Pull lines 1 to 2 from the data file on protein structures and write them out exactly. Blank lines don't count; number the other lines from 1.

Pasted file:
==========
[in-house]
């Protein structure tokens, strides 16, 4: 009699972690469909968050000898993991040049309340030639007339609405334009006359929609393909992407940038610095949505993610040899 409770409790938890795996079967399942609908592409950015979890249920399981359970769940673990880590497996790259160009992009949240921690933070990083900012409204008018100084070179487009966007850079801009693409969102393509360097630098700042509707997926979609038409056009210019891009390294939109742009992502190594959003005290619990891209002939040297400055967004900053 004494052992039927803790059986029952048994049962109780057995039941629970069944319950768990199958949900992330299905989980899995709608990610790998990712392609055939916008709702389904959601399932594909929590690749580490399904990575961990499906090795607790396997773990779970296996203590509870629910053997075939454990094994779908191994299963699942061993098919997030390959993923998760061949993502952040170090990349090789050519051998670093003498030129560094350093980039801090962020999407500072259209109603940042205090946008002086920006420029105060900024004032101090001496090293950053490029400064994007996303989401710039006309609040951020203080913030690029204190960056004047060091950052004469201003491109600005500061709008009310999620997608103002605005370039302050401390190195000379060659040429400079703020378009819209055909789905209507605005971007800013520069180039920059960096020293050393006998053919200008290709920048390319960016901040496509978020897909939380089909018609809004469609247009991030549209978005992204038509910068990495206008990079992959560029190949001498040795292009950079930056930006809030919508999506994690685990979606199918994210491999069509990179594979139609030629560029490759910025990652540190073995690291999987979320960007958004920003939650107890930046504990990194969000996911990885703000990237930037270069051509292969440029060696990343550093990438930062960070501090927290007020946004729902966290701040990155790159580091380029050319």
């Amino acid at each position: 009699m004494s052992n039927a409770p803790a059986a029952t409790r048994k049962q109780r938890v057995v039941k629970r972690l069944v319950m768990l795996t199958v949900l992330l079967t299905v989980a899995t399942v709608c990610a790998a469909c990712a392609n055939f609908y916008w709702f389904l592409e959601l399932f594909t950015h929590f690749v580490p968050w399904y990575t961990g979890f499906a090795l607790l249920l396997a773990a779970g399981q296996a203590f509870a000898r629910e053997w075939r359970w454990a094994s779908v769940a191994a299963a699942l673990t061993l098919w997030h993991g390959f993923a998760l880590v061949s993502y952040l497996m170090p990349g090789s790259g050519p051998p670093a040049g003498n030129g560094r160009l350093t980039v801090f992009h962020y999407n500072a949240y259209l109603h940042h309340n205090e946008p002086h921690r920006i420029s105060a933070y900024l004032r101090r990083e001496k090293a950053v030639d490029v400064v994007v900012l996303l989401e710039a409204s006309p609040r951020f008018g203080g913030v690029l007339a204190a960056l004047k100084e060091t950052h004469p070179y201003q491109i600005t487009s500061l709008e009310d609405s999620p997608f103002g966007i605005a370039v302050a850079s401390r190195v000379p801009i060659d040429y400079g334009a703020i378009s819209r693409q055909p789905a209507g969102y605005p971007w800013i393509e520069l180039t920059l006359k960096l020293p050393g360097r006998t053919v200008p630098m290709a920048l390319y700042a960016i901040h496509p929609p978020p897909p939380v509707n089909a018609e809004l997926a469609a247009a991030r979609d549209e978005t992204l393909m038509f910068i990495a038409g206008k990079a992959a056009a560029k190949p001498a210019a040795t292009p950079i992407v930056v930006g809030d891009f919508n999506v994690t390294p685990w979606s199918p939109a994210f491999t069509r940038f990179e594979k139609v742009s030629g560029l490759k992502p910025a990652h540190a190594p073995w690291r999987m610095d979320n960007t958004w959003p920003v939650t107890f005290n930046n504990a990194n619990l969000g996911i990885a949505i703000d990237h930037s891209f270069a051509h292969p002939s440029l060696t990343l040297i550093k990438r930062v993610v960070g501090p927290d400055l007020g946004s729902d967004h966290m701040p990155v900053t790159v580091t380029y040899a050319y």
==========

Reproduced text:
[in-house]
């Protein structure tokens, strides 16, 4: 009699972690469909968050000898993991040049309340030639007339609405334009006359929609393909992407940038610095949505993610040899 409770409790938890795996079967399942609908592409950015979890249920399981359970769940673990880590497996790259160009992009949240921690933070990083900012409204008018100084070179487009966007850079801009693409969102393509360097630098700042509707997926979609038409056009210019891009390294939109742009992502190594959003005290619990891209002939040297400055967004900053 004494052992039927803790059986029952048994049962109780057995039941629970069944319950768990199958949900992330299905989980899995709608990610790998990712392609055939916008709702389904959601399932594909929590690749580490399904990575961990499906090795607790396997773990779970296996203590509870629910053997075939454990094994779908191994299963699942061993098919997030390959993923998760061949993502952040170090990349090789050519051998670093003498030129560094350093980039801090962020999407500072259209109603940042205090946008002086920006420029105060900024004032101090001496090293950053490029400064994007996303989401710039006309609040951020203080913030690029204190960056004047060091950052004469201003491109600005500061709008009310999620997608103002605005370039302050401390190195000379060659040429400079703020378009819209055909789905209507605005971007800013520069180039920059960096020293050393006998053919200008290709920048390319960016901040496509978020897909939380089909018609809004469609247009991030549209978005992204038509910068990495206008990079992959560029190949001498040795292009950079930056930006809030919508999506994690685990979606199918994210491999069509990179594979139609030629560029490759910025990652540190073995690291999987979320960007958004920003939650107890930046504990990194969000996911990885703000990237930037270069051509292969440029060696990343550093990438930062960070501090927290007020946004729902966290701040990155790159580091380029050319």